One Thing You Should Know About One Baptism

I wonder what first century readers would have thought when they saw “one baptism” placed alongside of those six other unifying “ones” in Ephesians 4:4-6. They obviously would have known that the statement couldn’t have reference to an occasion or event, as by the time of Paul’s writing people at any number of places and times had been baptized. No, I think they would have understood Paul’s statement to refer to this reality: though there are many methods of baptism and many motivations for baptism, Christians find “the unity of the Spirit” (Ephesians 4:3) only when they have been baptized with the right method (immersion in water), with the right understanding (in the name of Jesus Christ), and for the right reasons (for the remission of sins).

The story of how Paul planted the church at Ephesus provides some insight into how those Ephesians would have received his words. When Paul first arrived in Ephesus, he found a group that identified as disciples (Acts 19:1). Believing all things just as any Christian should (cf. 1 Corinthians 13:7), I think Paul genuinely believed he had found a group of Christians. Just as we see Peter and John doing in Samaria (Acts 8:14-18), Paul began to offer to use his power as an apostle to give them the power of the Holy Spirit (Acts 19:2). However, when he found out that they had never even heard of the Holy Spirit, he wondered: what understanding did they have when they were baptized? He found out that they had obeyed “John’s baptism,” i.e., the baptism taught by John the Baptizer prior to Christ’s ministry (Acts 19:3). This meant that like Apollos before them, they did not understand everything they should about the Lord’s way (cf. Acts 18:26). After teaching them the truth, Paul baptized them again, this time, “in the name of the Lord Jesus” (Acts 19:4-5).

Why did Paul baptize those disciples again? The answer to this question is even more important when you understand how and why John the Baptizer baptized. John baptized where there was “much water” (John 3:23), and his baptism involved “coming up from the water” (Mark 1:10). It’s safe to assume from these details that he practiced immersion – just like the apostles of Jesus did (Romans 6:3-4; Colossians 2:12). Also, John baptized “for the remission of sins” (Mark 1:4), which is the same reason the apostles gave for baptism when the church was born (Acts 2:38). So, when you think of those disciples Paul met in Ephesus, their method of baptism would have been right and their reason for baptism would have been right. So, again, why baptize them again?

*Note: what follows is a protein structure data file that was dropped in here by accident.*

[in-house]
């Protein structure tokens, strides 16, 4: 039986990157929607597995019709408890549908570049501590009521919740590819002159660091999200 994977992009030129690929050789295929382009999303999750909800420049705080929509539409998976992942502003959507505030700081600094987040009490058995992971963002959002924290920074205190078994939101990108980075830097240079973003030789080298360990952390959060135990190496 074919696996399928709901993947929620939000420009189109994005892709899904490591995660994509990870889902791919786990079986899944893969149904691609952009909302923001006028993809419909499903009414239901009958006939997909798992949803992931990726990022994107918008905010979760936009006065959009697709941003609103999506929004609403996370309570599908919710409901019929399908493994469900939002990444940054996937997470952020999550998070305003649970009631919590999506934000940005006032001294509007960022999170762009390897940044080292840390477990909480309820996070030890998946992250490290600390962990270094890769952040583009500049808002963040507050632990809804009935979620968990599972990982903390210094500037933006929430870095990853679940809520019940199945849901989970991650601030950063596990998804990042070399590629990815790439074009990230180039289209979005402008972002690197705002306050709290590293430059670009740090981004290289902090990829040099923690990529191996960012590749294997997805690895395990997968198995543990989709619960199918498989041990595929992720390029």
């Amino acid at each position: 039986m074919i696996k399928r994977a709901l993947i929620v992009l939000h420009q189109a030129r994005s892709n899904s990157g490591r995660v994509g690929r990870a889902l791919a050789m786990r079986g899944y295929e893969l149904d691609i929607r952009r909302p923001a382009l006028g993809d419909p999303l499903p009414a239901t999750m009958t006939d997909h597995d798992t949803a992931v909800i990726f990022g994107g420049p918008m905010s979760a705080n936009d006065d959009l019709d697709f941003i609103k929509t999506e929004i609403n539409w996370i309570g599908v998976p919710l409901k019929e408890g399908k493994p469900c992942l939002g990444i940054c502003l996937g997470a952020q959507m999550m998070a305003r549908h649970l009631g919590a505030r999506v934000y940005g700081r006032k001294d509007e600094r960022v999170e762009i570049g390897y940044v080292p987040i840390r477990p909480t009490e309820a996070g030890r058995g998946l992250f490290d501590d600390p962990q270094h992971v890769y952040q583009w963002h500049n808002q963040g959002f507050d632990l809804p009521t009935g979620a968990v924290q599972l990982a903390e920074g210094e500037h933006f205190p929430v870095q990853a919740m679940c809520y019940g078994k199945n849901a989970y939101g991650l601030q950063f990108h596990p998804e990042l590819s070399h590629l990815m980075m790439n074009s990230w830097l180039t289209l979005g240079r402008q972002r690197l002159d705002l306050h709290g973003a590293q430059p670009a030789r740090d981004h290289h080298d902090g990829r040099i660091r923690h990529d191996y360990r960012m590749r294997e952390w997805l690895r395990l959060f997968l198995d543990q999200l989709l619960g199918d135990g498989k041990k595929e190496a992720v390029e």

Consider what Paul told the church at Colossi about their baptism: “buried with Him in baptism, in which you also were raised with Him through faith in the working of God” (Colossians 2:12). This verse brings together the three aspects of the one baptism: 1) the method (“buried”); 2) their understanding (“raised with Him through faith”); 3) their reason (“the working of God”). What was missing for those Ephesian disciples in that formula was their understanding. If they knew only John’s baptism, there’s a possibility that they didn’t even know that the Lord had been raised from the dead. In any event, their lack of understanding meant that they had not been baptized the same way others who became Christians were and therefore had to be baptized again.

The one thing that you need to know about the one baptism is this: how you were baptized and what you understood before getting baptized are tied to what God does (or doesn’t do) in baptism. Ultimately, it’s God who saves you, not merely your immersion or your faith in Him. However, the example of the Ephesians as well as Paul’s words – “one baptism” – make it pretty clear that there’s only one set of circumstances in which God will offer His precious gift of salvation.

Have you submitted to the one baptism? Reach out to us if we can help you do so or help you to learn more about it!
-Patrick Swayne